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TI´TII SODA´LES a sodalitas or college of priests at Rome, who represented the second tribe of the Romans, or the Tities; that is, the Sabines, who, after their union with the Ramnes or Latins, continued to perform their own ancient Sabine sacra. To superintend and preserve these, T. Tatius is said to have instituted the Titii sodales (Tac. Ann. 1.54). The same writer (Hist. 2.95) gives another tradition, that the priesthood was instituted by Romulus in honour of king Tatius, who after his death was worshipped as a god. It is true that Nipperdey rejects this passage as an interpolation contradicting the account in the Annals: but Marquardt justly points out that the alternative tradition is supported by Dionys. A. R. 2.52, where it is said that public sacrifices were yearly offered at the tomb of Tatius; and it is not improbable that the priesthood really had this origin, and may rightly be compared (as in the passage of Tacitus) with the later AUGUSTALES instituted to preserve the cult of Augustus. Whatever their origin, the use of Sabine rites is attested by Varro (L. L. 5.85), who derives the name Sodales Titii from Titiae aves, which were observed by these priests in certain auguries; it appears that these priests also preserved the ancient Sabine auguries distinct from those of the other tribes. This priesthood had fallen somewhat into neglect at the end of the Republic (cf., however, Lucan, Phars. 1.602), but was restored by Augustus as a distinguished sodalitas, in which the members seem to have been of senatorial rank: among them we find the Emperor Augustus, Nero Caesar, the son of Germanicus, and the Emperor Claudius (Mon. Ancyr. Gr. 4, 6; C. I. L. 3.381, 1741; 6.913, 1343; 8.7050). The favour of Vespasian towards them is testified by C. I. L. 6.934. (Marquardt, Staatsverwaltung, 3.446; SACERDOS p. 573.)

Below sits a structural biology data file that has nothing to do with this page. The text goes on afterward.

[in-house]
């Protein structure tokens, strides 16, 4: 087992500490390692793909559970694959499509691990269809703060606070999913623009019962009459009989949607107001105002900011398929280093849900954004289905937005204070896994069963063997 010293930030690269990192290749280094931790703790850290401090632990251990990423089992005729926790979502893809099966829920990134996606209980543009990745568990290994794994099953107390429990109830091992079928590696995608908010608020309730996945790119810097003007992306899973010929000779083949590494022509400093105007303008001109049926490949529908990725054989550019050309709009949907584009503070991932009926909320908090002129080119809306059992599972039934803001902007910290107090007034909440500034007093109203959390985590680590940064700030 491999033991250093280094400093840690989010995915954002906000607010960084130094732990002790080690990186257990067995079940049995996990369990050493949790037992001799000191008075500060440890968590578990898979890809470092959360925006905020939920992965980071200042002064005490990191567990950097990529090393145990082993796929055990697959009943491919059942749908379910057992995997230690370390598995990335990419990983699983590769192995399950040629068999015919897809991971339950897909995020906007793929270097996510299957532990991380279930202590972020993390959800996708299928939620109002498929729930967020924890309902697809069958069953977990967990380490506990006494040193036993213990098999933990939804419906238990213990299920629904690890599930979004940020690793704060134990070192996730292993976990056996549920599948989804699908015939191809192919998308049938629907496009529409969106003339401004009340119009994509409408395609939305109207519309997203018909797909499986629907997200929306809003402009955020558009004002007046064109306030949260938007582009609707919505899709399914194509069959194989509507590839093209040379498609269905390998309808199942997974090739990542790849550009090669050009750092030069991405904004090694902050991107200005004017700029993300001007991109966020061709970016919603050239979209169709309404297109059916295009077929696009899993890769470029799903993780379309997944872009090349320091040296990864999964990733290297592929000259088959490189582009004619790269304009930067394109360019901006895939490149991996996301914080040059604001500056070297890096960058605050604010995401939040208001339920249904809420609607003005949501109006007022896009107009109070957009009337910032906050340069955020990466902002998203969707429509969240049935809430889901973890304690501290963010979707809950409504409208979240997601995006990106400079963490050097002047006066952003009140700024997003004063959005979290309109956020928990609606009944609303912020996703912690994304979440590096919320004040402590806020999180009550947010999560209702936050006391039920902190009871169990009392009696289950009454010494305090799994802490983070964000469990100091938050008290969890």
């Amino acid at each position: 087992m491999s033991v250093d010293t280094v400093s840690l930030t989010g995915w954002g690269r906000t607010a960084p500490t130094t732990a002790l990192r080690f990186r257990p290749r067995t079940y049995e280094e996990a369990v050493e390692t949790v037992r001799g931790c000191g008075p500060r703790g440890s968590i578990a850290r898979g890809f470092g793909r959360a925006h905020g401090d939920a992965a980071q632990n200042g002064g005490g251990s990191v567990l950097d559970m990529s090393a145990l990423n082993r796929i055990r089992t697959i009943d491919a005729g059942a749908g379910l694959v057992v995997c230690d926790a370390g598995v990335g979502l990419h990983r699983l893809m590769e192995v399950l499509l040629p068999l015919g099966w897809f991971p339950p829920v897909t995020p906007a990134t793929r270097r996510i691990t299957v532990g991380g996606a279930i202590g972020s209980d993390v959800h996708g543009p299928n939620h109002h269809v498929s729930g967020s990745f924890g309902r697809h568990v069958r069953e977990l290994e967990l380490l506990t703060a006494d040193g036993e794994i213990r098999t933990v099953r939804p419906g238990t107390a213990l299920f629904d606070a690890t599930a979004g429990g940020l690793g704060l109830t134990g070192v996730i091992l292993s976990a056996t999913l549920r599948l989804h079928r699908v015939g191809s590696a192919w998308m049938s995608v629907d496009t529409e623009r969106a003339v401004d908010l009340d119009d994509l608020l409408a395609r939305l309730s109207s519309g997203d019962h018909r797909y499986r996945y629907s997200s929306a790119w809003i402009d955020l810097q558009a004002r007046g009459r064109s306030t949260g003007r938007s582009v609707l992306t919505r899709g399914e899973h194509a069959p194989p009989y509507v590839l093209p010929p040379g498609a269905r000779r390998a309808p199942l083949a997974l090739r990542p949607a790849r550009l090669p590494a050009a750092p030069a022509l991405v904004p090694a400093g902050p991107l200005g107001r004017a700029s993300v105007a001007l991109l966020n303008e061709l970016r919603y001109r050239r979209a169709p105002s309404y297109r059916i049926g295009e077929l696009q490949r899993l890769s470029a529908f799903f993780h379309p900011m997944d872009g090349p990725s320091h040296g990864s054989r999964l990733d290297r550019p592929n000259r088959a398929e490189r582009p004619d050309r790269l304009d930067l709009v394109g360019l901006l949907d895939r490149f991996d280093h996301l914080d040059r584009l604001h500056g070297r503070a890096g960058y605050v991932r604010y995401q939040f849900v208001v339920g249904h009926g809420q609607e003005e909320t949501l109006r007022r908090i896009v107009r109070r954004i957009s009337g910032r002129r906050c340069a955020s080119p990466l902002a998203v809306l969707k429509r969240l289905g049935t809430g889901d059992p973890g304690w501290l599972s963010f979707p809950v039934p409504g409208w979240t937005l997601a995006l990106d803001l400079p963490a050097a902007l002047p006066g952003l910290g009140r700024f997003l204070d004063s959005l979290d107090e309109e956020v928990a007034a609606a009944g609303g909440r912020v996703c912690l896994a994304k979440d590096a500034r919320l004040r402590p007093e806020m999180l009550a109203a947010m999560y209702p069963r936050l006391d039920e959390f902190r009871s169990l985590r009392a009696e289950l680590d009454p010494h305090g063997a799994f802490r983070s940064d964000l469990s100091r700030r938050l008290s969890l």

[L.S] [G.E.M]

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